“Terminator 2: Judgment Day” Retrospective

Next month, Terminator 2: Judgment Day turns 30. Made by a director and star at the peaks of their powers, T2 was the most expensive film ever at the time, and remains both the highest-grossing movie of Arnold Schwarzenegger’s career and the sequel which furthest out-performed its progenitor. It is also one of a handful of films that changed the world of visual effects forever, signalling as it did – to borrow the subtitle from its woeful follow-up – the rise of the machines.

No fate but what we make: Linda Hamilton as Sarah Connor

The original Terminator, a low-budget surprise hit in 1984, launched director James Cameron’s career and cemented Schwarzenegger’s stardom, but it wasn’t until 1990 that the sequel was green-lit, mainly due to rights issues. At the Cannes Film Festival that year, Cameron handed executive producer Mario Kassar his script.

Today it’s easy to forget how risky it was to turn the Terminator, an iconic villain, an unstoppable, merciless death machine from an apocalyptic future, into a good guy who doesn’t kill anyone, stands on one leg when ordered, and looks like a horse when he attempts to smile. But Kassar didn’t balk, granting Cameron a budget ten times what he had had for the original, while stipulating that the film had to be in cinemas just 14 months later.

Even with some expensive sequences cut – including John Connor sending Kyle Reese back through time in the heart of Skynet HQ, a scene that would ultimately materialise in Terminator Genisys – the script was lengthy and extremely ambitious. Beginning on October 8th, 1990, the shooting schedule was front-loaded with effects shots to give the maximum time for CGI pioneers Industrial Light and Magic to realise the liquid metal T-1000 (Robert Patrick).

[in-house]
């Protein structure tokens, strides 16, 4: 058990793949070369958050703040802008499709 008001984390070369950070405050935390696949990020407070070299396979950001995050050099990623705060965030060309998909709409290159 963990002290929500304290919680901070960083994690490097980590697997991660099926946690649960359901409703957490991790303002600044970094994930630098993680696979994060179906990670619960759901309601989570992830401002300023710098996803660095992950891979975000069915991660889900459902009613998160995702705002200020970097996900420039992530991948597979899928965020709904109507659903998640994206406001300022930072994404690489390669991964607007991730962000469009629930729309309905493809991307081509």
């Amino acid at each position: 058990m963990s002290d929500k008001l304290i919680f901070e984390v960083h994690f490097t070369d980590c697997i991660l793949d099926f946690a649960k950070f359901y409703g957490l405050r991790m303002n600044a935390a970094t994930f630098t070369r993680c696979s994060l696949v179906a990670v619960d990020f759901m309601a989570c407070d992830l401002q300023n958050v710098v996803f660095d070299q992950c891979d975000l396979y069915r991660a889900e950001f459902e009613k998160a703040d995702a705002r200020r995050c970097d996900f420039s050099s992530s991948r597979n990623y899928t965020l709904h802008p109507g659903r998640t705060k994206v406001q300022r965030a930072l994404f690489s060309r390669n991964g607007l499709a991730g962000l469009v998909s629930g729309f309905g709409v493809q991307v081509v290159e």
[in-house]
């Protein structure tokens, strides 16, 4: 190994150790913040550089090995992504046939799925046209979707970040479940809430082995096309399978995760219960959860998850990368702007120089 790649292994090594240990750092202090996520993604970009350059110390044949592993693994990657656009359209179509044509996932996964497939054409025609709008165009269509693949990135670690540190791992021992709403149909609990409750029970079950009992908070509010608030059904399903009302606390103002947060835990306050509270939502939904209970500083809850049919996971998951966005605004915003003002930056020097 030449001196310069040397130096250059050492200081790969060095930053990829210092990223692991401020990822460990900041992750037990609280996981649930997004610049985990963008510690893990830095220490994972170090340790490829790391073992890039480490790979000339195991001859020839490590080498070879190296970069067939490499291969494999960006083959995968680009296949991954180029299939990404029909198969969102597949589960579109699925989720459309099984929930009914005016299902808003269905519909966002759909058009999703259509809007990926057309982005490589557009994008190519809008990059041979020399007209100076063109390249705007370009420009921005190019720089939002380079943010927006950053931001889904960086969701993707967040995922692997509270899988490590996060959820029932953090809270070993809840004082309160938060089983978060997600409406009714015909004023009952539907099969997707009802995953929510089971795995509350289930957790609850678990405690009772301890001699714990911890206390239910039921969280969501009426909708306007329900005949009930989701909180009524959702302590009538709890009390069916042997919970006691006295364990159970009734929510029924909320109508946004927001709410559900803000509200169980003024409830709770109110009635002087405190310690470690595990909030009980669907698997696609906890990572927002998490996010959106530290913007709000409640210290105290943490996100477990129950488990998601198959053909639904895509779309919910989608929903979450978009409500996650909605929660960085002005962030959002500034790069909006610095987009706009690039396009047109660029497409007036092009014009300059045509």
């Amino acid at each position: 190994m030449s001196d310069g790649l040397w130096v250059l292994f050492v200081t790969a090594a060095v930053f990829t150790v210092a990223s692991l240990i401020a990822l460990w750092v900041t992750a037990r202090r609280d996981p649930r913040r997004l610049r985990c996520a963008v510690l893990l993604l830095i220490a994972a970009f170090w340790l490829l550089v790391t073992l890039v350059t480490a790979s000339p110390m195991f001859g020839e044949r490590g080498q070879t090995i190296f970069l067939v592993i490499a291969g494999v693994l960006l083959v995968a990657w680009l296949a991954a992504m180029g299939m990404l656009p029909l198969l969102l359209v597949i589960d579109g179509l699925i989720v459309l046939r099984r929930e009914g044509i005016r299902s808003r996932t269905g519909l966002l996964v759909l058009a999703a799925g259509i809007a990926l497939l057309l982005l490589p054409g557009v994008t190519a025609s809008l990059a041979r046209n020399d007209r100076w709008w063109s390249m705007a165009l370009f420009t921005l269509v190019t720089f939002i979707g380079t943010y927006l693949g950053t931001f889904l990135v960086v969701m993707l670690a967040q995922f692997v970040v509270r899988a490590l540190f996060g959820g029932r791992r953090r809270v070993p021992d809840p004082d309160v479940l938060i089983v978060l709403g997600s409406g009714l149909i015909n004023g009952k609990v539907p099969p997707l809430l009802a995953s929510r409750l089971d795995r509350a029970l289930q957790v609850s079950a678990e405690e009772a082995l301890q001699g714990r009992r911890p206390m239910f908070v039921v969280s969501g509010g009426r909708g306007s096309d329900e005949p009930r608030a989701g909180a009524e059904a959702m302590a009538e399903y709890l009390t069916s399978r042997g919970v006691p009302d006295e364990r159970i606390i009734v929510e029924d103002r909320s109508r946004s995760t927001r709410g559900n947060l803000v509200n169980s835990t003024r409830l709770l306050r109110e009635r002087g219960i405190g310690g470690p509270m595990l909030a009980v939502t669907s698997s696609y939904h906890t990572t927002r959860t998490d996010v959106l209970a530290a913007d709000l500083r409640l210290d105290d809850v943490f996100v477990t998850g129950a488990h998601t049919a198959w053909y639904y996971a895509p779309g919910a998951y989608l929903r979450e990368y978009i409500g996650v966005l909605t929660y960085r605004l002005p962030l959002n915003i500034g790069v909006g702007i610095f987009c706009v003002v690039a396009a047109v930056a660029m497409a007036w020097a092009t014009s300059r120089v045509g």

Rather than CGI, the T-1000’s head in this shot is a chrome model lifted into frame by a crew member.

To further ease ILM’s burden, every trick in the book was employed to get T-1000 shots in camera wherever possible: quick shots of the villain’s fight with the T-800 (Schwarzenegger) in the steel mill finale were done with a stuntman in a foil suit; a chrome bust of Patrick was hand-raised into frame for a helicopter pilot’s reaction shot; the reforming of the shattered T-1000 was achieved by blowing mercury around with a hair dryer; bullet hits on the character’s torso were represented by spring-loaded silver “flowers” that burst out of a pre-scored shirt on cue.

One of the chilling full-size T-800 endoskeleton puppets created by Stan Winston Studio for the Future War sequence

Stan Winston Studio also constructed a number of cable-controlled puppets to show more extensive damage to the morphing menace. These included “Splash Head”, a bust of Patrick with the head split in two by a shotgun blast, and “Pretzel Man”, the nightmarish result of a grenade hit moments before the T-1000 falls to its doom in the molten steel.

Traditional models and rear projection are used throughout the film. A few instances are all too obvious to a modern audience, but most still look great and some are virtually undetectable. Did you know that the roll-over and crash of the cryo-tanker were shot with miniatures? Or that the T-800 plucking John off his bike in the drainage channel was filmed against a rear projection screen?